It Doesn't Matter if She Likes Broccoli, As Long As She Eats It. Or Does It?
How much good we get out of our food depends a lot on how much we enjoy it, one study suggests.
When researchers fed a spicy Thai dish to a group of Swedish women and to a group of Thai women, the Thai women liked the dish more and absorbed more iron from it than did the Swedes. Then when both groups were fed a Swedish dish, the Swedish women liked the dish more and also absorbed more iron from their meal than the Thai women, recounts Barry Glassner in his 2007 book The Gospel of Food: Why We Should Stop Worrying and Enjoy What We Eat.
Even more interestingly, both groups were then fed a very good-for-you but sticky and unsavory paste, and none of the women were able to get much iron out of it.
So, it seems, it’s only good for you if you like it.
So what does that say about the lengths to which desperate parents will go to get their kids to eat things they don’t want to eat? Human children are created to enjoy and crave the food that their bodies need. The body’s goal is to grow, so it naturally desires what it needs to thrive. That drive for necessary food is what has kept the human race alive this long. A baby is equipped with an appetite so that he will eat, grow and survive.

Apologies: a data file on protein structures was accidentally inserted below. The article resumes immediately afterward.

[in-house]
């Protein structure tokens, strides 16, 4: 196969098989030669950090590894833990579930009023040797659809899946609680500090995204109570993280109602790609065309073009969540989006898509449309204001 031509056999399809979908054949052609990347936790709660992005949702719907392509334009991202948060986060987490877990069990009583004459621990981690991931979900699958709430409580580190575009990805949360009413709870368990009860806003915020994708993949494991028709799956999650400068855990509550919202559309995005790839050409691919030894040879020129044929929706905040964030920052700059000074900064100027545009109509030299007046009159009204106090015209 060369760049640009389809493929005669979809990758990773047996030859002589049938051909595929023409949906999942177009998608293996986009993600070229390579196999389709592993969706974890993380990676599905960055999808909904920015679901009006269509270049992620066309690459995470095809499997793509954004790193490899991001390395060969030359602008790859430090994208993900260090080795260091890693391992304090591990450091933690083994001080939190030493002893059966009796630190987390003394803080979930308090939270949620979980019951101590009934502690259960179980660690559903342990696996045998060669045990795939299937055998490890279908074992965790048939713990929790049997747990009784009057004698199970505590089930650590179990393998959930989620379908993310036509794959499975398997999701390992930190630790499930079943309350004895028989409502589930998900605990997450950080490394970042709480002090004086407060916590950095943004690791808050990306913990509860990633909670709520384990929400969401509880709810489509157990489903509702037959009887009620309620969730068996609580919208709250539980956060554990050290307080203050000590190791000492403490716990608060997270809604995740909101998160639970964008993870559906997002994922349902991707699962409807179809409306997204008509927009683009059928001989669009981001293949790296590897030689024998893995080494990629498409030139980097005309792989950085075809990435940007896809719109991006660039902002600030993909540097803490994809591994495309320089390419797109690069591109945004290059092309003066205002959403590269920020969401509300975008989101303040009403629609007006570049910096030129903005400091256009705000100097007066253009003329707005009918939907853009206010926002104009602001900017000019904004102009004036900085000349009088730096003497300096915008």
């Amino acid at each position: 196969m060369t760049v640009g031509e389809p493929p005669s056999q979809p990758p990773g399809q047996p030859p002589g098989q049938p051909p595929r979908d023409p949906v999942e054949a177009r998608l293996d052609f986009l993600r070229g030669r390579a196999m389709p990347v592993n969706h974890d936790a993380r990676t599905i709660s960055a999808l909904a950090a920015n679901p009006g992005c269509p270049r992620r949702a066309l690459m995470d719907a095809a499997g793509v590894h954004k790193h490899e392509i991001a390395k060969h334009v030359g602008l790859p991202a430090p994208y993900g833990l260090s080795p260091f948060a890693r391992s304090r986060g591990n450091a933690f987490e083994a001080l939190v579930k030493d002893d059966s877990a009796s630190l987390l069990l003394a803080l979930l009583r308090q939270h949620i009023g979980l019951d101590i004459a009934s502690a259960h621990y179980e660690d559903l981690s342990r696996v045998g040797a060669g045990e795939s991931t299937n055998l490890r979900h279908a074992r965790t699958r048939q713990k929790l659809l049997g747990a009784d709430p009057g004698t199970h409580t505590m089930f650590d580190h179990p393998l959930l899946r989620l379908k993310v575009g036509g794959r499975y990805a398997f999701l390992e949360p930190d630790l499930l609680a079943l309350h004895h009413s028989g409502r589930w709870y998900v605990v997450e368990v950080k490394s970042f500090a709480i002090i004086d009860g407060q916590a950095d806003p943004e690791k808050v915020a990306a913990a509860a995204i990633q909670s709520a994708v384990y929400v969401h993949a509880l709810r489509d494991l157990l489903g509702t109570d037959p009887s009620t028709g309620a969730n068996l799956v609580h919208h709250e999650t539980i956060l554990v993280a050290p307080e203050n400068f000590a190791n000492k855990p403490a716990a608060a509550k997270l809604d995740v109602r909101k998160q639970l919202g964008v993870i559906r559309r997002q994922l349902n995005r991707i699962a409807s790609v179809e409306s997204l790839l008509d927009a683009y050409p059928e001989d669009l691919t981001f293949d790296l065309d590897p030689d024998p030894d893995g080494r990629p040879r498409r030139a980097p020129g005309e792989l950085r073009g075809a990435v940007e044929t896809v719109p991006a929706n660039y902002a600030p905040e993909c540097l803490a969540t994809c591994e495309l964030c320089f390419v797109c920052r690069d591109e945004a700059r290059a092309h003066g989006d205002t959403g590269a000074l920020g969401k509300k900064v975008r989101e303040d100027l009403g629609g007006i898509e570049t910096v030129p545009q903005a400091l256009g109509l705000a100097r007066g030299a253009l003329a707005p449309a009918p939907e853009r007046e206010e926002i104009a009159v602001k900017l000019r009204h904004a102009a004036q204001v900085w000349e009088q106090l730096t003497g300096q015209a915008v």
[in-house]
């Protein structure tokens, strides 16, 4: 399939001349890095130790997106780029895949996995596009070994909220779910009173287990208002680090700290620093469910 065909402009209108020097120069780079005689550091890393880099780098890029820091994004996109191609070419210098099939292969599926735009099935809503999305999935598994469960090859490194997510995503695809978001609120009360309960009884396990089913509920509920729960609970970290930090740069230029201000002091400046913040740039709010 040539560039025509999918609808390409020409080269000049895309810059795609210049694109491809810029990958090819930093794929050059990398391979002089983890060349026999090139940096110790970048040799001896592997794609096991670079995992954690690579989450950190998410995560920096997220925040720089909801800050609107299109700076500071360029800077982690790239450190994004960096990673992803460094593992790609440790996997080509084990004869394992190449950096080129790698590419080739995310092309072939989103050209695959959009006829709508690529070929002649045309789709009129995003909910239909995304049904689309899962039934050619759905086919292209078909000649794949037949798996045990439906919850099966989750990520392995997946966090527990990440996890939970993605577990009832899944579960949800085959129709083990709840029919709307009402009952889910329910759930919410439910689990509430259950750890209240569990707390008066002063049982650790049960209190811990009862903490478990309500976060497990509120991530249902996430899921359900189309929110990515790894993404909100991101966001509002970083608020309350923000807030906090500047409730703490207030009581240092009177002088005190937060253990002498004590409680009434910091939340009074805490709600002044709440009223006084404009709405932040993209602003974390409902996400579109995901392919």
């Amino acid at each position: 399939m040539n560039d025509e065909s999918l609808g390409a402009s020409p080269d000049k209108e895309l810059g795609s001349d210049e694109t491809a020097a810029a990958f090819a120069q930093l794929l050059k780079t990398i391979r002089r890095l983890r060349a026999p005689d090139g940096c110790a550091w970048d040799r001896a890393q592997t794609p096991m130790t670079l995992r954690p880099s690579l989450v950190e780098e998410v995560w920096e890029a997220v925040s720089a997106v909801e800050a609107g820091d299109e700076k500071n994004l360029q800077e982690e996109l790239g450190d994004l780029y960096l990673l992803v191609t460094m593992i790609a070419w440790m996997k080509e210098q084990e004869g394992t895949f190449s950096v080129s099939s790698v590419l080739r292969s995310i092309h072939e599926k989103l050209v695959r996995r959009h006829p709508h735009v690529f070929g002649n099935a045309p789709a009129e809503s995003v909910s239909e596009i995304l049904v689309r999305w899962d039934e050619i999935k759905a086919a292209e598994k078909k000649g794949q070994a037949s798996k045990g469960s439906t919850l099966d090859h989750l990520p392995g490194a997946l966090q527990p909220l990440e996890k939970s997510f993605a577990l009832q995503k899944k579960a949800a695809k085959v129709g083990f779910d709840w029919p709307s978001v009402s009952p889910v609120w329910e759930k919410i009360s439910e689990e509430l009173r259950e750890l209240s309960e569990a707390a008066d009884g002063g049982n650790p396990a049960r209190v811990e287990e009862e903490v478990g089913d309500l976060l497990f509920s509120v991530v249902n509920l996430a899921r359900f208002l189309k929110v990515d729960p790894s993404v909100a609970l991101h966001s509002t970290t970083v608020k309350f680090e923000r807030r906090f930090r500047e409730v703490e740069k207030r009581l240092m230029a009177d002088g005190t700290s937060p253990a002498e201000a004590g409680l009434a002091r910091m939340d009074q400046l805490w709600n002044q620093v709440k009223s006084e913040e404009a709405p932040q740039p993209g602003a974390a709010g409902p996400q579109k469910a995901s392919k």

Kids were born with an appetite, so what happens to it?
The facts suggest that maybe parents should back off on the pressure to get kids to ingest healthy foods, and take steps to helping kids develop tastes for those foods. Kids may have trouble ever developing an appetite for things that are forced upon them, as the natural response to a push is resistance. Foods presented as something they “should” eat also lose some allure. You can manipulate a kid to eat, but you can’t make him enjoy it. You can force them to ingest but you can’t make them digest. The best and only reason to like food is the food itself.
Get a kid good and hungry, and put a nicely prepared, attractive meal of delicious real food down in front of her, and just see what happens.
© Sacred Appetite / Anna Migeon November 29, 2008 / All Rights Reserved